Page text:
|Julianna Conde-Adorno, Universidad Metropolitana
(Mentor: Dr. Robert Murphy)
Extraction of Subcellular Locations From Protein Databases
Methods have been created for the quantitative analysis of fluorescent microscope images for a large number of proteins to get their subcellular location patterns. The goal of this project is improve the algorithm to extract the subcellular locations contained in structured protein databases. We therefore wished to use the cellular component portion of the Gene Ontology (GO) database to associate a protein name with a specific subcellular location. Since more than one GO term can be assigned to a protein, we chose to use the lowest common ancestor (LCA) of these terms as the location of that protein. We implemented LCA search on a local copy of the GO database to provide rapid location determination. We compared our new program with a previous approach to determining location from GO terms. The LCA algorithm is much faster and more accurate. With this program we can compare the subcellular location determined by the image analysis with those extracted from protein databases. This comparison can reveal whether the description obtained from the analysis of the images is consistent or not, and, for example, can identify proteins that were mis-localized due to tagging artifacts.
|Alexander David, University of the Virgin Islands
(Mentor: Dr. Robert Murphy)
Comparing and Analyzing Clustering Algorithms When Applied to Proteomics
Proteomics is the term used to describe large scale documentation and characterization of many or all proteins expressed in a given cell type. Knowledge of a protein's subcellular location is critical to the understanding of its function. Previous research in Murphy Lab has shown that automated classifier and clustering methods could be trained to recognize and organize protein location patterns. The core of these approaches is the implementation and optimization of the Subcellular Location Features (SLFs), which are numerical descriptors of subcellular location patterns. The purpose of the current research is to compare different approaches to construct optimal cluster structures of a set of proteins based on their location patterns. One of the ways that this will be accomplished is by comparing different distance functions and the effect they have on the structure of a cluster. For this research nine different distance functions were implemented and a ratio of the distances between clusters and within clusters was obtained using each distance function. The ones that yielded the highest ratio were implemented in a K-means clustering algorithm, and the generated clusters were compared. Another goal of this research is to analyze the clusters that have been generated in an attempt to determine how well they fit the data set that was used to create them. One method of doing this is to determine the homogeneity of a cluster structure. This is a measure of how well the objects in a class fit in the class. The smaller the distances between each object, the larger the homogeneity.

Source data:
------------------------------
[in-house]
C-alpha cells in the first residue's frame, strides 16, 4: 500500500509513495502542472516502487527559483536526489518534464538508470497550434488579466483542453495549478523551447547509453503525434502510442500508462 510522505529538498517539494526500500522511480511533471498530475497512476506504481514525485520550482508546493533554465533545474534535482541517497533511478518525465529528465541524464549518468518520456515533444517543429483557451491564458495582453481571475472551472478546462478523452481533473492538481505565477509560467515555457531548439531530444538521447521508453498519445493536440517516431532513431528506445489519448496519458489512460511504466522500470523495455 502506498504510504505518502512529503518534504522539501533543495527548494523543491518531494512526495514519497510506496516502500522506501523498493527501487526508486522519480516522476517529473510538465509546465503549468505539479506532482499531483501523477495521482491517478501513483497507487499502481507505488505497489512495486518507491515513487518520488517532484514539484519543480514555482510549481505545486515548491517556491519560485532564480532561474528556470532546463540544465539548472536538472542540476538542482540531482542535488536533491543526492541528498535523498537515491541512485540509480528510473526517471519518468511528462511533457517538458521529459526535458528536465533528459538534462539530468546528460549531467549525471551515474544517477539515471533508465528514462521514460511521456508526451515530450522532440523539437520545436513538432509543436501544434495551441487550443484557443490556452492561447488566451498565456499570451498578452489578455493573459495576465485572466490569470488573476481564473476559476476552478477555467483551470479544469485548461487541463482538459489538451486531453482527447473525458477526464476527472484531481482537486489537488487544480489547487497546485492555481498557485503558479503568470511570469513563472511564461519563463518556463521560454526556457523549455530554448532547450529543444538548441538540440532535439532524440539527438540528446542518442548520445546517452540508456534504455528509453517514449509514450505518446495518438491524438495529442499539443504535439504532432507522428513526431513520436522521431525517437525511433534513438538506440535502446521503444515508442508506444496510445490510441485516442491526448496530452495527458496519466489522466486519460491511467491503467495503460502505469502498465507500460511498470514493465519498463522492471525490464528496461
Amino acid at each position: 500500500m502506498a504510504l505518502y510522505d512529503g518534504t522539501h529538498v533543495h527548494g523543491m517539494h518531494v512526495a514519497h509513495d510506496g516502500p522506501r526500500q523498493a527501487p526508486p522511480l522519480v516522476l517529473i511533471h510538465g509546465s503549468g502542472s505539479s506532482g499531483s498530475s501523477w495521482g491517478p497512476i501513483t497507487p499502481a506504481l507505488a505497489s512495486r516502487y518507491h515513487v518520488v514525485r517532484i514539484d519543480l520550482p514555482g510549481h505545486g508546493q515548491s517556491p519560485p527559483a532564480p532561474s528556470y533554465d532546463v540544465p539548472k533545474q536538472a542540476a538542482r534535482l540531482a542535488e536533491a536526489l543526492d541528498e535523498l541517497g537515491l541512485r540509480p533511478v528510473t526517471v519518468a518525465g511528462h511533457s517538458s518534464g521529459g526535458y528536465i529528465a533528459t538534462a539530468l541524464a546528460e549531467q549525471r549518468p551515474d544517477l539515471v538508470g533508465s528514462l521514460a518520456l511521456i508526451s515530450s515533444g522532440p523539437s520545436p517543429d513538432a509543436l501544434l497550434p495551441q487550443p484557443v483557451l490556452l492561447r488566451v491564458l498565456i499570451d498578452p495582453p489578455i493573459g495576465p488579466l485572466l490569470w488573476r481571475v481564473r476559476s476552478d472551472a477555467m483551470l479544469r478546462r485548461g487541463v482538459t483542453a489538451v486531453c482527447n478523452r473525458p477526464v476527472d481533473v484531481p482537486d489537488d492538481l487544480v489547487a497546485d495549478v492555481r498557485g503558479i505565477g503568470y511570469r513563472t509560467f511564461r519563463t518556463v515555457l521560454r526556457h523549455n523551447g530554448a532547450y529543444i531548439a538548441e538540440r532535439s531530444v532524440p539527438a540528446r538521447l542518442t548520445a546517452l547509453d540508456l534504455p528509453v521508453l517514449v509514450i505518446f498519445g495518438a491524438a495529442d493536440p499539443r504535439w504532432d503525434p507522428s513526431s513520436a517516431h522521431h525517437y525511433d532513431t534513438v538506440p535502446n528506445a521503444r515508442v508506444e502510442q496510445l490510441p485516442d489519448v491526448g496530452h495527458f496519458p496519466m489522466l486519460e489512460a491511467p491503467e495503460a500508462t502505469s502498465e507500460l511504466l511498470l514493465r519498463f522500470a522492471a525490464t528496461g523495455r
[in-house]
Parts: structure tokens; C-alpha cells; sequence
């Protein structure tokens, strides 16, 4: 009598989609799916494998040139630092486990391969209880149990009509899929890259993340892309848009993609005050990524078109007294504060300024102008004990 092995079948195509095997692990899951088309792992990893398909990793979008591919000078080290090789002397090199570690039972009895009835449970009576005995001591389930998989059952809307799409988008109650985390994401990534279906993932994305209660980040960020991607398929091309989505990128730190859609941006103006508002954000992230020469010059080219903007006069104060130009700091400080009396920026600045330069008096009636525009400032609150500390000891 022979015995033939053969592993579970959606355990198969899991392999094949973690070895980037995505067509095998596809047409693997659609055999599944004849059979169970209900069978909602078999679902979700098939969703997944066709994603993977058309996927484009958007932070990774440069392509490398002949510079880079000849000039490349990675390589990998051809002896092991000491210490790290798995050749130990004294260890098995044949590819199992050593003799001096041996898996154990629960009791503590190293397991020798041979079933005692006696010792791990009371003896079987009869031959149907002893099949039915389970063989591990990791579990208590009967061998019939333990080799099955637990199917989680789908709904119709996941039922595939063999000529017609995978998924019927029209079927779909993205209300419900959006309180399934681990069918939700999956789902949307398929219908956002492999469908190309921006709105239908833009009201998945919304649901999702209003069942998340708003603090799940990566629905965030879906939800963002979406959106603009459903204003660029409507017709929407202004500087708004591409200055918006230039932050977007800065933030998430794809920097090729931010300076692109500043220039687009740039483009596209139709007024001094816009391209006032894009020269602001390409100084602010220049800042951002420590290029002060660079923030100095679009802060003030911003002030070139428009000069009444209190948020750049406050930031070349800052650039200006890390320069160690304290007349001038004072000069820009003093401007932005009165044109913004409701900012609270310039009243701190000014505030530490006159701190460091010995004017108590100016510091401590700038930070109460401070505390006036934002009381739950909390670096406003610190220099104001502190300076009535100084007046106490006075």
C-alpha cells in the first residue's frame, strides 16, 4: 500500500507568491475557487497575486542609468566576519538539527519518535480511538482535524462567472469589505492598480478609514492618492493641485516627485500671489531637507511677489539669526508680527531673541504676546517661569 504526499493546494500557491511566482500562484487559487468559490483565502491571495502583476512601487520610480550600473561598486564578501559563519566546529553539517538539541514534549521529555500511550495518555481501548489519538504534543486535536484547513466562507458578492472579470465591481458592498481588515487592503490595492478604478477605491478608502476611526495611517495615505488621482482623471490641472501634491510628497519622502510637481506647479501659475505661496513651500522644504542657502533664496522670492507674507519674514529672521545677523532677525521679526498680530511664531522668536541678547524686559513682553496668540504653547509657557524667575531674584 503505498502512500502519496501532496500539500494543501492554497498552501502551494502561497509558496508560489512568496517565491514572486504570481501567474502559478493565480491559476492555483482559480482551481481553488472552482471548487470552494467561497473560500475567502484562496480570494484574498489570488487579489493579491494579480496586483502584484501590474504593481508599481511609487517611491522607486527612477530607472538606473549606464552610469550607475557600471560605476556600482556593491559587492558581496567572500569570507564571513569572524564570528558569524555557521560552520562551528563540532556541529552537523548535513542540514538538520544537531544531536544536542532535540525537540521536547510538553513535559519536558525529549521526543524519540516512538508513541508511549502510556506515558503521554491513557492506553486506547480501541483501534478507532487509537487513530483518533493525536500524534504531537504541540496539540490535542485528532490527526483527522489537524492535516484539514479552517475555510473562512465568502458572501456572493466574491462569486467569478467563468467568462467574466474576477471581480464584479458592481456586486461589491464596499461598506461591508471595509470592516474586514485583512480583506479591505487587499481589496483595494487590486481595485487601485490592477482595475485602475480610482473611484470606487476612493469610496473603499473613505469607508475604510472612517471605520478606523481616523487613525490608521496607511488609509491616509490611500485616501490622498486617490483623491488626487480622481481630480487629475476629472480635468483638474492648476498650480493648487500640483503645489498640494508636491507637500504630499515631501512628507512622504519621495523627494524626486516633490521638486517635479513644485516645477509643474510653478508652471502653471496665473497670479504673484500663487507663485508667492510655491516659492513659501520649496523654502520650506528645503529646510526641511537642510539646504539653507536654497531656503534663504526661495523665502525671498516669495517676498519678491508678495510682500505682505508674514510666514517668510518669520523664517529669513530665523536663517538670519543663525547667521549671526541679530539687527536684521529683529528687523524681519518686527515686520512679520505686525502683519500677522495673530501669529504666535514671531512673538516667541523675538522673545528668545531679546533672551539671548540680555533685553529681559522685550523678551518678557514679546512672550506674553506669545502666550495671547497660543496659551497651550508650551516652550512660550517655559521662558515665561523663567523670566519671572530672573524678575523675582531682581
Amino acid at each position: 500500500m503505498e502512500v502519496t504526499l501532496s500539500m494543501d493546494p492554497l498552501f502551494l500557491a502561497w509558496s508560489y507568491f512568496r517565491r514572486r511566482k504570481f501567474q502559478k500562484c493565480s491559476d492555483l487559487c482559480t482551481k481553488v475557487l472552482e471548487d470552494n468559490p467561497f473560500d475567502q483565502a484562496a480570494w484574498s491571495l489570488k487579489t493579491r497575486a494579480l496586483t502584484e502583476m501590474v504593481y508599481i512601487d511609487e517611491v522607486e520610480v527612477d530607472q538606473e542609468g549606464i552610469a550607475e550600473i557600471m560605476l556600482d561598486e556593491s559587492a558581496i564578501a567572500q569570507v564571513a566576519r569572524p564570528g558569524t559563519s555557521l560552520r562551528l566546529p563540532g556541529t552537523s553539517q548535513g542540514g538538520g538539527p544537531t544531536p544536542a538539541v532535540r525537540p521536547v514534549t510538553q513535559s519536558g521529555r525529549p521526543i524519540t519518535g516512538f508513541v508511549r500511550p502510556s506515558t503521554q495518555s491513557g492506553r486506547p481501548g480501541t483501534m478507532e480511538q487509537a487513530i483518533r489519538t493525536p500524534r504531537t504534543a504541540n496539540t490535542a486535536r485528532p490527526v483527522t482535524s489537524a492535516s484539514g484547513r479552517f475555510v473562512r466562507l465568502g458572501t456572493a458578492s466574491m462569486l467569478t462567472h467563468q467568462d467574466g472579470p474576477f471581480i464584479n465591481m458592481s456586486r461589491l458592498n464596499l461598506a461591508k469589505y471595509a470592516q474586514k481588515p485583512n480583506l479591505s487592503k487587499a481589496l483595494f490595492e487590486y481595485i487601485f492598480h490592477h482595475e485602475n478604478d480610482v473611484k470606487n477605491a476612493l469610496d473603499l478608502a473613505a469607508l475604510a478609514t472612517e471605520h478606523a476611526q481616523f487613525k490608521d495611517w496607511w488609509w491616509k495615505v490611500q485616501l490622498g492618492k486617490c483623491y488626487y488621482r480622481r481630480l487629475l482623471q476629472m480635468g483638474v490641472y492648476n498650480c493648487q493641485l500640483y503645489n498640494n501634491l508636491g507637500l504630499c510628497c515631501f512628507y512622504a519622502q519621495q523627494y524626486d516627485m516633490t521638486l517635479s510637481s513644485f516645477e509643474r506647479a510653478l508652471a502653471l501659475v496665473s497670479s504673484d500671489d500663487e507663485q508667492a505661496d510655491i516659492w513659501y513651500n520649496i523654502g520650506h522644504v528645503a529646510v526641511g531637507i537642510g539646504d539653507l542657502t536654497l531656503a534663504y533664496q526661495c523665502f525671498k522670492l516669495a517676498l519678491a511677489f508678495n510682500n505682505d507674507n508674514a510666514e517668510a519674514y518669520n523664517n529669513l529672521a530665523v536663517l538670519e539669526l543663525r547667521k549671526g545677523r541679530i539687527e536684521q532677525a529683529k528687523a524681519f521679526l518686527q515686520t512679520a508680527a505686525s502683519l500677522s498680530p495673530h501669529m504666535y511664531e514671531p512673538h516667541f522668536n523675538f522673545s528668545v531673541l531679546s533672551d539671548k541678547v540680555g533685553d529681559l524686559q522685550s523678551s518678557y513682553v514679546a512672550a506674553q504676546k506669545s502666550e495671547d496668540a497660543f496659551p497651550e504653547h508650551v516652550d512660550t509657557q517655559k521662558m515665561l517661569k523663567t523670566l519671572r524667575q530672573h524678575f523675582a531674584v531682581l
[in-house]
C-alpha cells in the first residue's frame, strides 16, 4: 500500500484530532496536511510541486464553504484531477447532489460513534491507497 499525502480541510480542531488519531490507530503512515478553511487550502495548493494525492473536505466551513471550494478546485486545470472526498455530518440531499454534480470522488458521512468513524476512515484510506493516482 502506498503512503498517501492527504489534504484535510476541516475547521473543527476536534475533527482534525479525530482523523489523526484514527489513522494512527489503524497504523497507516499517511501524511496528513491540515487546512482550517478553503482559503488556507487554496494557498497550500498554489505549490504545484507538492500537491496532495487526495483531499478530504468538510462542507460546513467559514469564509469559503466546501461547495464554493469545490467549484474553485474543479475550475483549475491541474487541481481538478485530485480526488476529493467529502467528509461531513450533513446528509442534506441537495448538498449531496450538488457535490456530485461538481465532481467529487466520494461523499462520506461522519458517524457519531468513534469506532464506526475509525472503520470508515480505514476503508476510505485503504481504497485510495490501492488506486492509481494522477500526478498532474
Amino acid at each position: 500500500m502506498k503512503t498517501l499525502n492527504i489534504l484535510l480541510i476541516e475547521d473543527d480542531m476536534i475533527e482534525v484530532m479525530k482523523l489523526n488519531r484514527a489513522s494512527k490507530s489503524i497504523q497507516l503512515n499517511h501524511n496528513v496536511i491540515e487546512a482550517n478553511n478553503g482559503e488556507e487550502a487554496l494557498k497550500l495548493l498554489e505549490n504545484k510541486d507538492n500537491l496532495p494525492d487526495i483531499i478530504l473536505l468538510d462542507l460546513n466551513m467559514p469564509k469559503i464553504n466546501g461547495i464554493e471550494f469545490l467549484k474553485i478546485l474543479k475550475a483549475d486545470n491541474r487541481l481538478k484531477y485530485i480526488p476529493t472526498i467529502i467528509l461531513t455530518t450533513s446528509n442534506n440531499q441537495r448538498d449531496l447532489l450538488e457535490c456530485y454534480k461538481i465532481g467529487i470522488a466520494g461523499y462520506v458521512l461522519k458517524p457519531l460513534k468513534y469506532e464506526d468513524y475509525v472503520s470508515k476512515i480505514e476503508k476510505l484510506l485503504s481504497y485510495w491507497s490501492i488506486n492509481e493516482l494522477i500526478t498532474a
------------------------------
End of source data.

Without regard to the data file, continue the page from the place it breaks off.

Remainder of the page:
|Danielle Izaak, University of the Virgin Islands
(Mentor: Dr. Robert Murphy)
The Comparison of Several Algorithms and Integrating the Most Effective Algorithm in Extracting Protein and Cell Names